James Warrell and Richard Lorton’s Proposal for Construction of a Museum in Richmond
[ca. 27 May 1816]
The Legislature of Virginia, conceiving great advantages would result to the State by establishing
in the metropolis, have given sufficient ground to james warrell,
to erect a building for that purpose, on the capitol square.
One of the results of National prosperity, is the promotion of the Sciences and the Arts; and by a necessary reaction, the Sciences and the Arts, in their turn, stimulate industry, enlarge the sphere of social happiness, and embellish every scene of social life.
The multiplied advantages of the establishment which it is contemplated to form, might be minutely delineated, and developed in so clear and so forcible a manner, as to produce universal conviction. It would be easy to demonstrate, that a Museum, as it respects society at large, will subserve, at the same time, to the necessities and to the elegancies of life—that it will promote the interest of medicine, agriculture and commerce, and diffuse among the higher classes of citizens, and through their example ultimately among all orders of men, a delicate and refined taste, and a comparative innocency and purity of manners; that it will furnish delightful and manly entertainment for every member of society, stir up a spirit of useful enquiry and laudable emulation, collect to a proper focus the solitary rays of genius and knowlege, which beam here and there throughout Virginia, bring to light and convert to purposes of practical utility, a mass of treasures with which the bounteous hand of nature has enriched our forests, our plains, our shores and our mountains; and, by thus reacting in a greater or less degree, upon education, manners and industry, eminently contribute to the dignity of our national character, and to the agricultural and commercial prosperity of our country. But argument on this subject is deemed superfluous: the example of Europe and of many of our sister States, must be conclusive. Can it reasonably be supposed, that the liberal and the enlightened of almost every country, would throw away so many donations, so much time and laborious researches, on objects, captivating indeed, and highly ornamental, but of no practical use whatever in its ultimate result? The views which the subject opens, the ideas which it suggests, are boundless and impressive in the extreme. But it is needless to explore every part of this rich and immense field. Many among us are the men of mind, who fully understand the principle that “national industry is compounded of theory, application, and execution,” and with whom the least recommendation of a Museum, is that it constitutes a pure and never-failing source of national amusement; who wish expansion of knowledge to keep pace with the considerable and rapid accessions lately made, and daily making to our national character—who, besides independence, excellent political institutions, and increased resources, ardently desire to bequeath to posterity scientific legacies, and to satisfy the claims of the rising generation on the wisdom and liberality of their fathers.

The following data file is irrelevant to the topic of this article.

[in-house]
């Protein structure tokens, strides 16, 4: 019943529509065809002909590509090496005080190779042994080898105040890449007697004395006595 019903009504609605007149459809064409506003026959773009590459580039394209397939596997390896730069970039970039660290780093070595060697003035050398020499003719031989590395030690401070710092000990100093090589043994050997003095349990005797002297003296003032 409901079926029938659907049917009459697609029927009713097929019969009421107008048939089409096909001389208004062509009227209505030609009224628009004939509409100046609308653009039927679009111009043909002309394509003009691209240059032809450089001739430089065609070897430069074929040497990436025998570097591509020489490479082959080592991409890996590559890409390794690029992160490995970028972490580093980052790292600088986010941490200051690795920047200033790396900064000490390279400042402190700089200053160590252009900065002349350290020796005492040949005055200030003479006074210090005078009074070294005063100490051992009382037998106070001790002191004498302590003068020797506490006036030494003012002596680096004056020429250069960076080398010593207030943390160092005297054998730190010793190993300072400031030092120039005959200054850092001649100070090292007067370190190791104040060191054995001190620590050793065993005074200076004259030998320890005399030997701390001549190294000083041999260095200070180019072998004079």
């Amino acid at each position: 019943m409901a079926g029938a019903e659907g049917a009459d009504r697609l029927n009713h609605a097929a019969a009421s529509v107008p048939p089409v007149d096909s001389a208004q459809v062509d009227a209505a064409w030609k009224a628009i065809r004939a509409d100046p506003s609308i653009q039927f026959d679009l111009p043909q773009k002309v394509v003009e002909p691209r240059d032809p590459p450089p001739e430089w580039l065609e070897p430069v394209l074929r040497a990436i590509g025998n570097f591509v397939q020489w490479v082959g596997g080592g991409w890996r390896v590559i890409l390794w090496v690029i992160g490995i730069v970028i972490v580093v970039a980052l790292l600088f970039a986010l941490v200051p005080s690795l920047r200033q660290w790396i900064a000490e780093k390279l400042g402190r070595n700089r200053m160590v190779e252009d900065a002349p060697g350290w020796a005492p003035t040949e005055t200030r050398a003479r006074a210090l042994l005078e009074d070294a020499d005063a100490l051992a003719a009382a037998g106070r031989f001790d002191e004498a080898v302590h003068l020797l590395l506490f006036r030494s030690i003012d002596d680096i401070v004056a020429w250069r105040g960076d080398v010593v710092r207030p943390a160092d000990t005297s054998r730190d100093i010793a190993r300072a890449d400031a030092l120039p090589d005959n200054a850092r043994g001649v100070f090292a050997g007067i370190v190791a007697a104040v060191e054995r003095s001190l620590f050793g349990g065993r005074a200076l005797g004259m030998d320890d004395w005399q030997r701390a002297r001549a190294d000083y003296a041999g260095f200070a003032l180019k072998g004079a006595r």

The only question then seems to be, whether the respectable and wealthy State of Virginia, has, or has not arrived at that stage of social refinement and improvement which will authorize a hope, that the study of nature and the fine arts will be zealously and liberally encouraged? Every fact leads to a decision of this question in the affirmative. Its citizens have taste, talents, energy, liberality, and opulence; men who possess, it is hoped, not only the disposition, but the means efficiently to patronize the contemplated institution. Under their auspices let it promptly rise! The grant of the Legislature is a powerful appeal to the wisdom and generosity of its inhabitants; let that appeal duly operate on every enlarged mind; let not the confidence which it implies, be frustrated. A Museum now looks up to Virginia for support, and, indeed, for existence, but, any aid it may receive will in time be returned with multiplied advantages to the State. In addition to the collection of minerals, fossils, anatomical studies, the curious productions of ingenuity, &c. &c. usually assembled in an establishment of this description, it is the intention of James Warrell (who will shortly visit Europe) to appropriate a gallery or galleries exclusively to portraits of eminently distinguished characters, historical subjects, and views of the sublime and beautiful in nature, together with casts from the finest models of antique sculpture.
In order to facilitate this object, he has associated Mr. Richard Lorton in the establishment.
JAMES WARRELL & RICHARD LORTON,